I'm currently waiting for my mother to get home from teaching. Christopher is coming tonight and my dad is also flying in from his vacation to India (yeah, I know). My father is a major DIYer, and sometime this summer he disconnected the heat vents in order to do some maintenance (perhaps he was going to install an AC unit?), and never bothered to reconnect them. It wasn't so bad throughout the fall, but the last few weeks --weeks when Dad was in balmy India-- my mother has been freezing here. The house is very drafty and has 14' ceilings, so it's also not so easy to just cuddle up with a space heater. Hopefully this will be solved before Thursday, but in the meantime I'm cold. It's almost paralyzing. I am baking some sweet potatoes in hopes that the kitchen will warm up a few degrees, and I have on my hat and a heavy wool sweater and a blanket wrapped around my shoulders. I wish I had my fingerless gloves...
(photo added 11/28)
Saturday, November 22
This summer I got a hankering for a knitted t-shirt. Not the Hanes type, more the skater type, wool with short sleeves worn over something with longer sleeves. I already had a pink sweater tee, a vintage thing bought at a thrift store, which I liked to wear under a cardigan on really cold days.
The problem was that I couldn't find the right pattern. I had decided to use one of the giant balls of yarn that I got in Denmark (and of course there wasn't that much of it) and I also wanted it to look slightly feminine and fashionable. Nothing was out there for the weight of yarn, yardage and style of my sweater. And so I decided to design one myself. The yarn was a DK or worsted (though listed as fingering in Ravelry), and I made a swatch of various lace designs from Barbara Walker, hoping the yarn would tell me what to do. There were weird color gradations in the swatch that I hadn't anticipated, and when I washed it it softened and bloomed considerably. I decided on a top down pattern, so I could try it on while I knit, and an all over lace design.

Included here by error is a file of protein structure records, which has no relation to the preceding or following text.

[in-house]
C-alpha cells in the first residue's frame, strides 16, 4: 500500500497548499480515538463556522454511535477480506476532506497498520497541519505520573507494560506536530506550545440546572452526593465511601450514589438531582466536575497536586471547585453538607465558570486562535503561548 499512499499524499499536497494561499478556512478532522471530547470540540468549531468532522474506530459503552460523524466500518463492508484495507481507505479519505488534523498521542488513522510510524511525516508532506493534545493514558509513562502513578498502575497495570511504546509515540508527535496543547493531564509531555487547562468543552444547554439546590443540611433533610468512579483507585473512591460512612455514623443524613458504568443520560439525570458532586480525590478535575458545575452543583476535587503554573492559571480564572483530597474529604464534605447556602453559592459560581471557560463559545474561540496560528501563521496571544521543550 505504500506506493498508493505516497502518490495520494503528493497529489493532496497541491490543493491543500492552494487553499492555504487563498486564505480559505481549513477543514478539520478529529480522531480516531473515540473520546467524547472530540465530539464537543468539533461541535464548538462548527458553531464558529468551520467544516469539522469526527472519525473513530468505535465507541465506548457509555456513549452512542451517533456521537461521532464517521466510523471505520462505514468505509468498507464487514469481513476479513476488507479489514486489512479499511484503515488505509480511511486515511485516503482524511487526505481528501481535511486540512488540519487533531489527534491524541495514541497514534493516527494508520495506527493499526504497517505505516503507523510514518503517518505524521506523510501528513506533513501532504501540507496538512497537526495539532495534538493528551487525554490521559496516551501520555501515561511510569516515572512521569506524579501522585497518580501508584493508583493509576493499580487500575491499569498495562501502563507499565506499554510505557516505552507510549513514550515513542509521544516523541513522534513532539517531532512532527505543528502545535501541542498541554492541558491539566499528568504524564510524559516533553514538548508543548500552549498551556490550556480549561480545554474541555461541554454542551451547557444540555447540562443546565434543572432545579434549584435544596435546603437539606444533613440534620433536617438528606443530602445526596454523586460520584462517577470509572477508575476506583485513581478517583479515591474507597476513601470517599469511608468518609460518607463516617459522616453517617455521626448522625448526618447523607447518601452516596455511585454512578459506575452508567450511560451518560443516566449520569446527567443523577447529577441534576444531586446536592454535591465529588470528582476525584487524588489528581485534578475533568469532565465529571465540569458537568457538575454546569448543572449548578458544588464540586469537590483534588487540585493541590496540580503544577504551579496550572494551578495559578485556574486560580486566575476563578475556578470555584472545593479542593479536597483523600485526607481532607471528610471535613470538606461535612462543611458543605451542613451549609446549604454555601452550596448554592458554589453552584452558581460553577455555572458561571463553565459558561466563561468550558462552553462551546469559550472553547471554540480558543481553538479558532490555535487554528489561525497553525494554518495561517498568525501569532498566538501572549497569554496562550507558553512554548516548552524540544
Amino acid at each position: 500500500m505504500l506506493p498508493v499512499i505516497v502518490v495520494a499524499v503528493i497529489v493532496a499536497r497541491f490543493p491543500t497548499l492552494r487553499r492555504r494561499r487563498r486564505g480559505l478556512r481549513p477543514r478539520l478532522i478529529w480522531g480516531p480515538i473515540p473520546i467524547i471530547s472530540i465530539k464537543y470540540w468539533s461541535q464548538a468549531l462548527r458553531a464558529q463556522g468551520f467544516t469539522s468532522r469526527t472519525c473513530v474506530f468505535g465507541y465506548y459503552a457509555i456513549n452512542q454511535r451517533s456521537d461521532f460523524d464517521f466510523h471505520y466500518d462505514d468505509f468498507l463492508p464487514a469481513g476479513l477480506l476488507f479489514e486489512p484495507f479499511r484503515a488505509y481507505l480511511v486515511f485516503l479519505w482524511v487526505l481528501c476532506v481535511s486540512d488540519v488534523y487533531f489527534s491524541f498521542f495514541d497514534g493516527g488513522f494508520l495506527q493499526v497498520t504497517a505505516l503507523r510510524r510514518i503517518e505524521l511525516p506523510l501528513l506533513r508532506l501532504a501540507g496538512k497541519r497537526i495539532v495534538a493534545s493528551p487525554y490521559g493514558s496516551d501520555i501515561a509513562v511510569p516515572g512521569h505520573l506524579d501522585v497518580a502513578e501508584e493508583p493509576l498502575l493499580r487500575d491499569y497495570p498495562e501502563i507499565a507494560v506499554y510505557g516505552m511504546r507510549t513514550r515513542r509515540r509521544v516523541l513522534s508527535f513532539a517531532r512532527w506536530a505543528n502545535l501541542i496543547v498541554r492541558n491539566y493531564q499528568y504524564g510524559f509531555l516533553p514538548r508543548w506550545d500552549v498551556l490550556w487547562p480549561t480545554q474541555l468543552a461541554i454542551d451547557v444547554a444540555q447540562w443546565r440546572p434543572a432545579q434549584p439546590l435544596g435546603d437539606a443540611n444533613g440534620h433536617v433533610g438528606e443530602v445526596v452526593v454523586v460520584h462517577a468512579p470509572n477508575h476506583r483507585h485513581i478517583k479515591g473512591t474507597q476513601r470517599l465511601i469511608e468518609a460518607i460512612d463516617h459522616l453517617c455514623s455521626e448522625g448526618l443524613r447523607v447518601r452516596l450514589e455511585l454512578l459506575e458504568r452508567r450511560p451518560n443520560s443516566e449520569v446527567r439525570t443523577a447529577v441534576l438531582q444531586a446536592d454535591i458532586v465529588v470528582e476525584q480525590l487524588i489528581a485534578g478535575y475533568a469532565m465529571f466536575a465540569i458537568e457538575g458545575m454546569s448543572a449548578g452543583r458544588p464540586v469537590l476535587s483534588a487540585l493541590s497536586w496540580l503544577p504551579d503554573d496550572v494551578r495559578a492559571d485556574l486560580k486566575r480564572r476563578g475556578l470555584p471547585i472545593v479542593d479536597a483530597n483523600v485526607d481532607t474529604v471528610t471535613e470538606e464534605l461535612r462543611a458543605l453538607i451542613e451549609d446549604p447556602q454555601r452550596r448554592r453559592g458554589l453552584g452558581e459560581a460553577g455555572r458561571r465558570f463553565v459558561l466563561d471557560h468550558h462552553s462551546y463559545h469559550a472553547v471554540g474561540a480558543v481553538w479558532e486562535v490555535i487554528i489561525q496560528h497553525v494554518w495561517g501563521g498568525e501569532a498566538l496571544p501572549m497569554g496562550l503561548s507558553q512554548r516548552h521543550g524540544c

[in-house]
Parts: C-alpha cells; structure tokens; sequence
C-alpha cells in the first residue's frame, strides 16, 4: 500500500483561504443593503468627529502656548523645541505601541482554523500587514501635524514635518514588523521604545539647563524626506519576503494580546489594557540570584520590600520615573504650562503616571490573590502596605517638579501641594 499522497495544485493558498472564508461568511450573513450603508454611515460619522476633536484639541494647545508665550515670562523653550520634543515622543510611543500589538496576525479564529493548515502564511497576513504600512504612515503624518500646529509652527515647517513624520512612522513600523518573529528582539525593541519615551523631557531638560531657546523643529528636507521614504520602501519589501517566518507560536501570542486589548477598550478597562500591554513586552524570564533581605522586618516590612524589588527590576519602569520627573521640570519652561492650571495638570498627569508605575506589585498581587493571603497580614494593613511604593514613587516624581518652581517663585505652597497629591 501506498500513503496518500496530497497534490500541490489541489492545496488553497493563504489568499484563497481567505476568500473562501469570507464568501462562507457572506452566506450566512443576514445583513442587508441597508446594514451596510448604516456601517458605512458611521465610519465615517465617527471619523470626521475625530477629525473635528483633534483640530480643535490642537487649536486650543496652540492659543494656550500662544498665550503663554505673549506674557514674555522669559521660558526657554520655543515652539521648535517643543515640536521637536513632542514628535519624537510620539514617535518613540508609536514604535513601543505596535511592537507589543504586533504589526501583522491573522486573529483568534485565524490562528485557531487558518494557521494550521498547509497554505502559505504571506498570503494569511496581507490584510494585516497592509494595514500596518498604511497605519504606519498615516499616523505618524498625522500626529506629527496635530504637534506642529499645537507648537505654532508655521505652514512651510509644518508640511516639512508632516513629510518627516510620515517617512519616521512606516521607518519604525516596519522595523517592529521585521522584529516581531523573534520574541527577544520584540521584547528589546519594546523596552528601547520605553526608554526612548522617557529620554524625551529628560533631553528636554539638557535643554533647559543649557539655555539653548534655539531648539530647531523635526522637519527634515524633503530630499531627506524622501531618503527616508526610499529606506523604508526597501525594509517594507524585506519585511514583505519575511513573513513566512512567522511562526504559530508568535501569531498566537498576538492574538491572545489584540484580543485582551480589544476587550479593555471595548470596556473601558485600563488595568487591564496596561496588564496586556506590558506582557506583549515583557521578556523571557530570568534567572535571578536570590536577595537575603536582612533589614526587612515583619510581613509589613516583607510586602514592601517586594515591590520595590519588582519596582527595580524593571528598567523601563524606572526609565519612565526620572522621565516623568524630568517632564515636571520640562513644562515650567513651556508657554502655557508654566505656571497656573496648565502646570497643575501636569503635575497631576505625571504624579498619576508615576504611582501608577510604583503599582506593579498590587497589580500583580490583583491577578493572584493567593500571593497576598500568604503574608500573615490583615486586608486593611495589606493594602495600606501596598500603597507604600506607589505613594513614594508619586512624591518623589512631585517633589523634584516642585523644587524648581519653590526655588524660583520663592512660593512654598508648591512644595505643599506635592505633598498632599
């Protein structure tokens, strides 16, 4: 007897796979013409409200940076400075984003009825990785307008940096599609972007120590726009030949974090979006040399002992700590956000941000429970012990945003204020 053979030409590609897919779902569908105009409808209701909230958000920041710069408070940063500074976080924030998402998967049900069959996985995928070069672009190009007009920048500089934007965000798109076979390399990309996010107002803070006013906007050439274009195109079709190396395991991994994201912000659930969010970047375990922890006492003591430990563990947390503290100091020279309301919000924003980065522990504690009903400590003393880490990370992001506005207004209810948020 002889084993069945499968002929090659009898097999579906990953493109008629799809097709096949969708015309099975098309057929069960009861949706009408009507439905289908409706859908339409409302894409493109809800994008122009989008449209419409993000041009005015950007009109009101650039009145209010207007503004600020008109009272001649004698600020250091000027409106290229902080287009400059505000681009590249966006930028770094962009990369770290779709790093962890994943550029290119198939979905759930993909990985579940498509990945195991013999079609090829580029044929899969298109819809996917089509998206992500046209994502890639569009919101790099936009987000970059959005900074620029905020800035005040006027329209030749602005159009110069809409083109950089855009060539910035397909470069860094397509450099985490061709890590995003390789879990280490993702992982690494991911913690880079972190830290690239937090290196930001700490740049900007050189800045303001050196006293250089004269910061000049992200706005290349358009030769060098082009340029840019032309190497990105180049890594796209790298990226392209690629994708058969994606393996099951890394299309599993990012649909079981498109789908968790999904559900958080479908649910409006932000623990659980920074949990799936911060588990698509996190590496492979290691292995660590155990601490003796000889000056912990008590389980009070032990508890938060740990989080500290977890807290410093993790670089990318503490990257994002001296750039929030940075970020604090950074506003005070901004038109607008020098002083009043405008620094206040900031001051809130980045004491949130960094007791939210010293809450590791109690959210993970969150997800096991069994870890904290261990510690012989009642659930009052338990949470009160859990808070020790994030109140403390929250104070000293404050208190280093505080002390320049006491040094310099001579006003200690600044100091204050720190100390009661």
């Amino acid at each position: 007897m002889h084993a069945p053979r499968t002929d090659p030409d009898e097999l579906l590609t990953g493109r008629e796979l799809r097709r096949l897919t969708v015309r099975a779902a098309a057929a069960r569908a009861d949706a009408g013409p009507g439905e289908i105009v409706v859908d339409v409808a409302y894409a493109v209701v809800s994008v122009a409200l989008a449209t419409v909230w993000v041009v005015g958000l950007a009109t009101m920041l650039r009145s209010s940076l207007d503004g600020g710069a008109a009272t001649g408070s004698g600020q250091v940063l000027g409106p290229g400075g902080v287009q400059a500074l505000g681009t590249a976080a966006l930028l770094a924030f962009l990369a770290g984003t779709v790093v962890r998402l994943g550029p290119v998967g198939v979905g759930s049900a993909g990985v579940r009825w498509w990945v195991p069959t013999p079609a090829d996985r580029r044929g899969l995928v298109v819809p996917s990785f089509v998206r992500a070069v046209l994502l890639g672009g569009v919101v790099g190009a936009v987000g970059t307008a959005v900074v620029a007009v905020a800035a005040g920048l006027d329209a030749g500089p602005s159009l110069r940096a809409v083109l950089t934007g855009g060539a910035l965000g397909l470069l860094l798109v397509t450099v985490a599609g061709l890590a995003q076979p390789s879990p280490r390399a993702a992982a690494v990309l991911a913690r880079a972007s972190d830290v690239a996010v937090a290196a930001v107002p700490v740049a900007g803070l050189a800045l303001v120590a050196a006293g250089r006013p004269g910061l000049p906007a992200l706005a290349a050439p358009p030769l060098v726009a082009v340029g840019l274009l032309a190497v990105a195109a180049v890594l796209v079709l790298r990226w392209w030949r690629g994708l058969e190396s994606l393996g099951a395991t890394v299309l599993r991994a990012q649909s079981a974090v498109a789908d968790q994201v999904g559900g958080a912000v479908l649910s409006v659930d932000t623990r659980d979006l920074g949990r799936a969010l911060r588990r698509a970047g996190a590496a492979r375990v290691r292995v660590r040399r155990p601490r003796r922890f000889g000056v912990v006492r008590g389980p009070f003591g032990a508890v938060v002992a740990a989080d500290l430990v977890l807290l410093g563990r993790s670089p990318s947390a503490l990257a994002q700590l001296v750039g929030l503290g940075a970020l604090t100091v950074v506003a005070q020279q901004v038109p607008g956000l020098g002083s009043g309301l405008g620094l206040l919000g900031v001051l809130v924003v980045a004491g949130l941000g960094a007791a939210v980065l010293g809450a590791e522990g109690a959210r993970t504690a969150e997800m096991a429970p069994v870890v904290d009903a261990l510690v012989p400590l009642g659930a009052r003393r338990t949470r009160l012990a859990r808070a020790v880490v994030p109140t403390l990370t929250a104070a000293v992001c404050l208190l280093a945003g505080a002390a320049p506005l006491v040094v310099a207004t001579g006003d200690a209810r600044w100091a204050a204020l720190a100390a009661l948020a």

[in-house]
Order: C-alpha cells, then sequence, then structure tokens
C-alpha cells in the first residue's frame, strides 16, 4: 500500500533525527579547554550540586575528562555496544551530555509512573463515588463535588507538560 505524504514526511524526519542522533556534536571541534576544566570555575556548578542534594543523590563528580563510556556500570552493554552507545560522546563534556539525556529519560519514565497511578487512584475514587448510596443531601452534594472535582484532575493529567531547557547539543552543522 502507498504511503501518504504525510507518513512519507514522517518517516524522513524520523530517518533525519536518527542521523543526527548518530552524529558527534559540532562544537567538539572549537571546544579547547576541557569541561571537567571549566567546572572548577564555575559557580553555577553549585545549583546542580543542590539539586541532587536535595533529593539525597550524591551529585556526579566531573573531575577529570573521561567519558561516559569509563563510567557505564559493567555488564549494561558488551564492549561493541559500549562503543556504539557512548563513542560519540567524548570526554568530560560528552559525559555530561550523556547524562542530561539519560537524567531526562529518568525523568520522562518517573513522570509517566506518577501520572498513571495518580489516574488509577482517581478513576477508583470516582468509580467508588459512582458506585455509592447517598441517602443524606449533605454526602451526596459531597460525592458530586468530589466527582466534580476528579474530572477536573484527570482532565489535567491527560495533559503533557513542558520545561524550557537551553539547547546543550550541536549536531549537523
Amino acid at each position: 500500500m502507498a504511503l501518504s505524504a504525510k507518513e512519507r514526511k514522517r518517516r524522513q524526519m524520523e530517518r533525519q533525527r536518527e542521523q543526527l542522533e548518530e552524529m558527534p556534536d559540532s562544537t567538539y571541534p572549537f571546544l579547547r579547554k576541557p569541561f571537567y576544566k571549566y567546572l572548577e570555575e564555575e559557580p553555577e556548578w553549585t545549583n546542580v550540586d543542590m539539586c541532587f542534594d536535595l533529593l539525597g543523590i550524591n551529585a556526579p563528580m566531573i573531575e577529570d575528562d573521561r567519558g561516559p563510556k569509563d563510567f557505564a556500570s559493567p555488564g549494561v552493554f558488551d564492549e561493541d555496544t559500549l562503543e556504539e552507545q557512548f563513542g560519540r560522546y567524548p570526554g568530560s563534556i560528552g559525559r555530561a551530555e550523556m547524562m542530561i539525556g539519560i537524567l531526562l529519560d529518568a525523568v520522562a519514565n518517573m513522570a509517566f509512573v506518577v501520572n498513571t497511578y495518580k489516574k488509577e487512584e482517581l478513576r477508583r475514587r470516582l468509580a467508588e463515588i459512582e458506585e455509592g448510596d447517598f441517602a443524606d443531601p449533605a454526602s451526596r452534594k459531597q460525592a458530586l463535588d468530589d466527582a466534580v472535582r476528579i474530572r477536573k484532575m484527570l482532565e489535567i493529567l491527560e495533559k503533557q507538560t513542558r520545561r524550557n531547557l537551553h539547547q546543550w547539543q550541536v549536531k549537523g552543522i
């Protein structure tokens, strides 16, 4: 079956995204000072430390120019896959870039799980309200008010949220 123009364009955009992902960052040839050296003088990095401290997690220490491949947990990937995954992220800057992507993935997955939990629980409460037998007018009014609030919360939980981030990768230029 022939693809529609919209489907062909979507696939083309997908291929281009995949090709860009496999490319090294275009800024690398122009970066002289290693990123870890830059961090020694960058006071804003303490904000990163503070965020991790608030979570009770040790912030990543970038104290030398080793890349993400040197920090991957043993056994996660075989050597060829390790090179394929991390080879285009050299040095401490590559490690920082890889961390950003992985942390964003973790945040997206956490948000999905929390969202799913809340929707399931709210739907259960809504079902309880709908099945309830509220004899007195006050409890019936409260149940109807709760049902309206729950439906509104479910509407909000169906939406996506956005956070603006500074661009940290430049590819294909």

When I wound the yarn on Tony's winder, I discovered that I had about half the yardage that I thought I did (the label only told me the weight), which meant that I needed something else to fill out my sweater, since I didn't want a cropped T. This led me on a bit of a search, and I finally settled on some naturally dyed yarn from the Hope Spinnery, which I bought back when I visited the shop in August. And then I cast on and knit.
It actually wasn't so hard to knit, once I'd figured out my measurements and what direction I was going in. I added short rows on the back and on the sleeves to make the whole thing sit a little more comfortably. At one point I thought I'd run out of yarn mid-torso and have an overly wide lavender band at the bottom, but that didn't happen. I also added a partial trellis and pear pattern down the side, to both add a little extra interest and to hide where the two sides meet up. Overall, I'm very happy with the result. I realize that the yarn is a little funky, but oh well. I like it, and it reminds me of my trips to Denmark and Maine, and that makes me happy. (I was actually with my friend Laura when I bought both, and so the sweater reminds me of her, too.)
I'm already getting a lot of use out of it. It's exactly what I wanted.
Sunday, November 16
It's done. Christopher's sweater, I mean.
This is more than a feat than you might think. I started this sweater back in May of last year (yes, '07) and actually finished knitting it by the end of last summer. When I'd pieced it together and had Christopher try it on, it was clear that the sweater was a disaster. It was enormous, and the sleeves didn't fit into the armholes.